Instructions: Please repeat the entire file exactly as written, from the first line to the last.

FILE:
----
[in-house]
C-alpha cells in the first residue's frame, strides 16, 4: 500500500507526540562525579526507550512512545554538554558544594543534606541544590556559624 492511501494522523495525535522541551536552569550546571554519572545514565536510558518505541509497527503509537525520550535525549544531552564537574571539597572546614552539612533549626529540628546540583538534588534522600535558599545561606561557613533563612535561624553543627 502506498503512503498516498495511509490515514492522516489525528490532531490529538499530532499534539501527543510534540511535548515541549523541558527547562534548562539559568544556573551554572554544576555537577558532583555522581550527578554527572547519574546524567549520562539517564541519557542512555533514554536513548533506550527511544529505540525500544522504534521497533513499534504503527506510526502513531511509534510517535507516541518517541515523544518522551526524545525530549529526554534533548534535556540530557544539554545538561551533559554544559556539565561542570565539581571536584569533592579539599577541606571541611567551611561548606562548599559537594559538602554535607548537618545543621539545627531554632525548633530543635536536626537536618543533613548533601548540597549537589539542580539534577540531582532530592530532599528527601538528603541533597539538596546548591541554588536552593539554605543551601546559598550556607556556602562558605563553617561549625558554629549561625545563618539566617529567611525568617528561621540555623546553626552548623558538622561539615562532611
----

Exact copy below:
[in-house]
C-alpha cells in the first residue's frame, strides 16, 4: 500500500507526540562525579526507550512512545554538554558544594543534606541544590556559624 492511501494522523495525535522541551536552569550546571554519572545514565536510558518505541509497527503509537525520550535525549544531552564537574571539597572546614552539612533549626529540628546540583538534588534522600535558599545561606561557613533563612535561624553543627 502506498503512503498516498495511509490515514492522516489525528490532531490529538499530532499534539501527543510534540511535548515541549523541558527547562534548562539559568544556573551554572554544576555537577558532583555522581550527578554527572547519574546524567549520562539517564541519557542512555533514554536513548533506550527511544529505540525500544522504534521497533513499534504503527506510526502513531511509534510517535507516541518517541515523544518522551526524545525530549529526554534533548534535556540530557544539554545538561551533559554544559556539565561542570565539581571536584569533592579539599577541606571541611567551611561548606562548599559537594559538602554535607548537618545543621539545627531554632525548633530543635536536626537536618543533613548533601548540597549537589539542580539534577540531582532530592530532599528527601538528603541533597539538596546548591541554588536552593539554605543551601546559598550556607556556602562558605563553617561549625558554629549561625545563618539566617529567611525568617528561621540555623546553626552548623558538622561539615562532611